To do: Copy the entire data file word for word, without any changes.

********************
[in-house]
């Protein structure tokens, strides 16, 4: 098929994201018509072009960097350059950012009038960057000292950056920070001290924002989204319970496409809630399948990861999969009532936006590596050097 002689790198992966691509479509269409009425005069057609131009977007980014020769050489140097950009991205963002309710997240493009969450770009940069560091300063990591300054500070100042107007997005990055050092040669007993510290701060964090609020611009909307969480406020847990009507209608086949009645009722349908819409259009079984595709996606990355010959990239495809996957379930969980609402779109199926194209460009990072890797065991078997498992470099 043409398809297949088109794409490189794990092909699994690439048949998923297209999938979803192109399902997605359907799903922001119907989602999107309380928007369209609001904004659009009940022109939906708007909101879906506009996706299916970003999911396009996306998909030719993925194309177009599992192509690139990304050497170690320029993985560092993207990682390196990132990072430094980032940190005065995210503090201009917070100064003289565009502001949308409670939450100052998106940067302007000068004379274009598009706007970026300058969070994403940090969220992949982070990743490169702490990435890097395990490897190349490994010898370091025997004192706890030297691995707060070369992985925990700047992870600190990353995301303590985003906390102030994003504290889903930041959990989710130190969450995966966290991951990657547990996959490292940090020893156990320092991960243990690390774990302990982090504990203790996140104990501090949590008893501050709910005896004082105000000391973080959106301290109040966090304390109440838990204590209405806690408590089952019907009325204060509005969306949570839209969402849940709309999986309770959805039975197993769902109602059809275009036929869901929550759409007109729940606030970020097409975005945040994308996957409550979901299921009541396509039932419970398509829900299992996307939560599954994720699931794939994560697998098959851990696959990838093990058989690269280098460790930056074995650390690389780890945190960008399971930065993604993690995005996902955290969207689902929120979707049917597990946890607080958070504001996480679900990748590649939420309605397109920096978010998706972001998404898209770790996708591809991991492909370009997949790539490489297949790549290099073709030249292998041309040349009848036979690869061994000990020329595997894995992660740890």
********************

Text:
[in-house]
């Protein structure tokens, strides 16, 4: 098929994201018509072009960097350059950012009038960057000292950056920070001290924002989204319970496409809630399948990861999969009532936006590596050097 002689790198992966691509479509269409009425005069057609131009977007980014020769050489140097950009991205963002309710997240493009969450770009940069560091300063990591300054500070100042107007997005990055050092040669007993510290701060964090609020611009909307969480406020847990009507209608086949009645009722349908819409259009079984595709996606990355010959990239495809996957379930969980609402779109199926194209460009990072890797065991078997498992470099 043409398809297949088109794409490189794990092909699994690439048949998923297209999938979803192109399902997605359907799903922001119907989602999107309380928007369209609001904004659009009940022109939906708007909101879906506009996706299916970003999911396009996306998909030719993925194309177009599992192509690139990304050497170690320029993985560092993207990682390196990132990072430094980032940190005065995210503090201009917070100064003289565009502001949308409670939450100052998106940067302007000068004379274009598009706007970026300058969070994403940090969220992949982070990743490169702490990435890097395990490897190349490994010898370091025997004192706890030297691995707060070369992985925990700047992870600190990353995301303590985003906390102030994003504290889903930041959990989710130190969450995966966290991951990657547990996959490292940090020893156990320092991960243990690390774990302990982090504990203790996140104990501090949590008893501050709910005896004082105000000391973080959106301290109040966090304390109440838990204590209405806690408590089952019907009325204060509005969306949570839209969402849940709309999986309770959805039975197993769902109602059809275009036929869901929550759409007109729940606030970020097409975005945040994308996957409550979901299921009541396509039932419970398509829900299992996307939560599954994720699931794939994560697998098959851990696959990838093990058989690269280098460790930056074995650390690389780890945190960008399971930065993604993690995005996902955290969207689902929120979707049917597990946890607080958070504001996480679900990748590649939420309605397109920096978010998706972001998404898209770790996708591809991991492909370009997949790539490489297949790549290099073709030249292998041309040349009848036979690869061994000990020329595997894995992660740890």